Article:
Outside of his main relationship with his mother, Hoover had two other noteworthy ones: The first being with his secretary (a nicely understated Naomi Watts) who - after a very, very awkward attempt at wooing her as a young man - made her his personal secretary for his entire career.  The other is with FBI Associate Director Tolson (Armie Hammer) a young and handsome lawyer that Hoover handpicked as his right hand man…and constant confidant.  The bond of these two men perhaps was an aching thorn in Hoover’s side, which, in turn, led to Hoover possibly suppressing his homosexual desires and made him the megalomaniacal compulsive that typified his work life.  His mother saw through her son’s sexual denial and, in the film’s most haunting scene, explains to him why having a gay son would be like having a dead one.  Now that's tough love.   

The oddity of Eastwood and Black’s handling of these more potentially tawdry aspects of Hoover’s life is that they seem to oppose one another: Eastwood has come out to say that the Hoover/Tolson relationship would not “go down the road” of exploring their homosexual leanings.  Yet, Black’s screenplay certainly goes directly down this path, which creates a weird disconnect between the writer and director here.  Eastwood seems too tentative and conservative for exploring it more deeply, whereas Black seems equal to the task.  Both men are guilty, I think, of just glossing over what they actually thought of Hoover: Do Eastwood and Black respect Hoover, admonish him, or a frustrating combination of both?  Hoover was a trailblazer in his profession and a man who loved his country, but he was also a deeply selfish and vengeful man that would stoop to any level to potentially ruin people’s lives.  It’s not that Eastwood and Black don’t present a meaningfully layered portrait of all of these divergent extremes; it’s just that they don’t thoughtfully comment on them very much.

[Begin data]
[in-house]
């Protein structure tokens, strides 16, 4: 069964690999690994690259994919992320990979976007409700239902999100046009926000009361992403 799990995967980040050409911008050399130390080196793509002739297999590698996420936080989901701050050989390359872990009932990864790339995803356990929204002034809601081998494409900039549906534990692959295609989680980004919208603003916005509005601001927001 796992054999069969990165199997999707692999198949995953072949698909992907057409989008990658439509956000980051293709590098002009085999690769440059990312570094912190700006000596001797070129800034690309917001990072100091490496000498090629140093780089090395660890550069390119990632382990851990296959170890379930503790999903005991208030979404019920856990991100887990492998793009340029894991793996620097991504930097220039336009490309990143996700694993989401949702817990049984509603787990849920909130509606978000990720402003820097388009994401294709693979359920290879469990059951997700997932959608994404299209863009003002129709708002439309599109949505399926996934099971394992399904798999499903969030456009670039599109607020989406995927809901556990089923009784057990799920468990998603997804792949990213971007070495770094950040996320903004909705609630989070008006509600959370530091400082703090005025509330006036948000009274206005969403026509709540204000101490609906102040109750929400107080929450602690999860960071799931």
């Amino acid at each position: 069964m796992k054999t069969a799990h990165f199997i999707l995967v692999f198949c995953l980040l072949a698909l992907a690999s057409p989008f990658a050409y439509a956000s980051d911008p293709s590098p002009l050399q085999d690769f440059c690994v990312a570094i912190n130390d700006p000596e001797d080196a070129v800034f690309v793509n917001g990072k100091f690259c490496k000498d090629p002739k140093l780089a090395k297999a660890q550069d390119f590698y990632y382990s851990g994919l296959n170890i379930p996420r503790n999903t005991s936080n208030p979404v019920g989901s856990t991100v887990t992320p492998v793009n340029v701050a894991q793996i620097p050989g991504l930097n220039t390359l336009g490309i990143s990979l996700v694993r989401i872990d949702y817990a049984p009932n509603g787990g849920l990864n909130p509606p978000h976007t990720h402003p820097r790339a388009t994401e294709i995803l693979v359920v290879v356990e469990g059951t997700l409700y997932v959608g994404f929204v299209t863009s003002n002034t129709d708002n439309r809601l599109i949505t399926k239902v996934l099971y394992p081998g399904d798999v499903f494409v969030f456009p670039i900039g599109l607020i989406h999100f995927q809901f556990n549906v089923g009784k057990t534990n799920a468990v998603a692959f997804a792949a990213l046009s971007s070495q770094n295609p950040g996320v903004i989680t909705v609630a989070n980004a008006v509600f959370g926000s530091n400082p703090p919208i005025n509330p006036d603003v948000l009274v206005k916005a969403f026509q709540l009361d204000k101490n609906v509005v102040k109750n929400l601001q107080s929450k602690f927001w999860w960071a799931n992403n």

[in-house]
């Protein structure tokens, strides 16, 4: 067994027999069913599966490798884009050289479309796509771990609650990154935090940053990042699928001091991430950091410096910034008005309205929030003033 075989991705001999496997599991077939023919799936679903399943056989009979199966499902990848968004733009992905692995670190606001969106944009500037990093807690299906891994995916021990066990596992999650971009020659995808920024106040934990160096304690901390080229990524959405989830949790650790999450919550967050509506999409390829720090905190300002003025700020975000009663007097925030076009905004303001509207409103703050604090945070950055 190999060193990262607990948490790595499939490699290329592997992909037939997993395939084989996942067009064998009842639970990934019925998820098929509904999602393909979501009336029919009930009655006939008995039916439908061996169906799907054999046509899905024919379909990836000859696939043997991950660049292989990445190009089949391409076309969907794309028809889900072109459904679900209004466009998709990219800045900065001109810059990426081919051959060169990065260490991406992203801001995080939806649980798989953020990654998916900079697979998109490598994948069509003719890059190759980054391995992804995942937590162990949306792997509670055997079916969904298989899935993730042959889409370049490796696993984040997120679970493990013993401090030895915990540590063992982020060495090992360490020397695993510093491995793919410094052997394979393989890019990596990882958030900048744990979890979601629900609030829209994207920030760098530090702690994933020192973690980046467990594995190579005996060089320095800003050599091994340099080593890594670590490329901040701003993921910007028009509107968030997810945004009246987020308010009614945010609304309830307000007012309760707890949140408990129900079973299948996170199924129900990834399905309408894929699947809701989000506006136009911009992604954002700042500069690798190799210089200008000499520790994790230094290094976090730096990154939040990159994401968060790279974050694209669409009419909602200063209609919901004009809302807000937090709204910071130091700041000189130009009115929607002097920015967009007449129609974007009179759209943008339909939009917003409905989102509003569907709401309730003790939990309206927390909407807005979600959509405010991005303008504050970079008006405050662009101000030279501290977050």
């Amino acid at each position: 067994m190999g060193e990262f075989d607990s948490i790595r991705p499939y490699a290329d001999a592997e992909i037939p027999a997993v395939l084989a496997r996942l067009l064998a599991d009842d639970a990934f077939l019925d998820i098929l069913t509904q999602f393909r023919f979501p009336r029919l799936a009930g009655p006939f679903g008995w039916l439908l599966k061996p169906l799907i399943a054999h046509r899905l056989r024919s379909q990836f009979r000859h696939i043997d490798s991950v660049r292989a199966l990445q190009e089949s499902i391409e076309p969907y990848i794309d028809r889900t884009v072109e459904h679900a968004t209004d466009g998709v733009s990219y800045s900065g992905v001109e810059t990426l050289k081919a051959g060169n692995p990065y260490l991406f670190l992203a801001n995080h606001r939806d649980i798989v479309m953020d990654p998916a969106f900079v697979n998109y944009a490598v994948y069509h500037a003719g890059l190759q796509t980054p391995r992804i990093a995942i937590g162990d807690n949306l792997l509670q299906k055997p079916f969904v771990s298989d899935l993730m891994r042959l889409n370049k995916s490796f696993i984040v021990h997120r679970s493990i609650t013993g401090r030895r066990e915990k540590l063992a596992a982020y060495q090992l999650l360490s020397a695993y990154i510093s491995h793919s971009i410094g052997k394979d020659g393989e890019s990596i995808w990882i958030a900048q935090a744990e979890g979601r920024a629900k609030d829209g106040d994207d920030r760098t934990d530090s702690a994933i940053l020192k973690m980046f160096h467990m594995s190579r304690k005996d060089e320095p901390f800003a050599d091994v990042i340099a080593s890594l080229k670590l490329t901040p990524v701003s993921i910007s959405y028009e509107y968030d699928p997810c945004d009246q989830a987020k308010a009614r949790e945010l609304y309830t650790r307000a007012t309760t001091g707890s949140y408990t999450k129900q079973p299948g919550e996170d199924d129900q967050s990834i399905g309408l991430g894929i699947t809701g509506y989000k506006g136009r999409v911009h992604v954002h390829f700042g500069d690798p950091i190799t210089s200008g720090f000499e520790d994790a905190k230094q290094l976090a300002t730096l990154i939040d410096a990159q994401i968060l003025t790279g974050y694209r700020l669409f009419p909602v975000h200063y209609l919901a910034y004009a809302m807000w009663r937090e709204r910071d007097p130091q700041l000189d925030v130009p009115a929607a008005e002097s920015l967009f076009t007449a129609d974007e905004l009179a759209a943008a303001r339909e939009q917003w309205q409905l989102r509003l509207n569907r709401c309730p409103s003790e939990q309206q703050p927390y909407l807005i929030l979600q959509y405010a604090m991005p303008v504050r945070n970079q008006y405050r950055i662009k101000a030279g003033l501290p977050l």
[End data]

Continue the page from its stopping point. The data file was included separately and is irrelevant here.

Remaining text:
J. EDGAR is largely saved, though, by its exemplary eye for period detail and production artifice.  The film is also a performance juggernaut:  DiCaprio’s somewhat stilted and mannered dialect as Hoover takes some getting used to, but as the film progresses the more he immerses himself in every discrete nuance of the man.  His portrayal is intensely determined as well, seeing as he has to plausibly encapsulate the figure from his twenties to his seventies.  Even when the beyond-obvious plastic and rubber old age makeup betrays the actor’s impeccable work (it’s glaringly distracting at times) DiCaprio’s manages to shine though every minute of J. EDGAR.  Complimenting him nicely is arguably the film’s more skillfully restrained performance by Armie Hammer, who has the difficult task of playing a man that was clearly Hoover’s occupational subservient, but often had control over him in ways that neither could possible acknowledge or understand.    

I think that the modest failure of J. EDGAR as a biopic is not that it doesn't explore the many facets of the man’s career and life, but rather that it doesn't really exploit them for the purposes of creating a more intrinsically enthralling expose.  The film is an unqualified triumph on a performance and art direction level, and some of its individual storylines involving Hoover and the FBI’s crime-solving pursuits are, in their own right, compulsively engaging.  Yet, the film holds back a bit too much when it should have intrepidly lunged forward, which leaves J. EDGAR an epically mounted, consummately produced, but ultimately flawed and problematic biopic.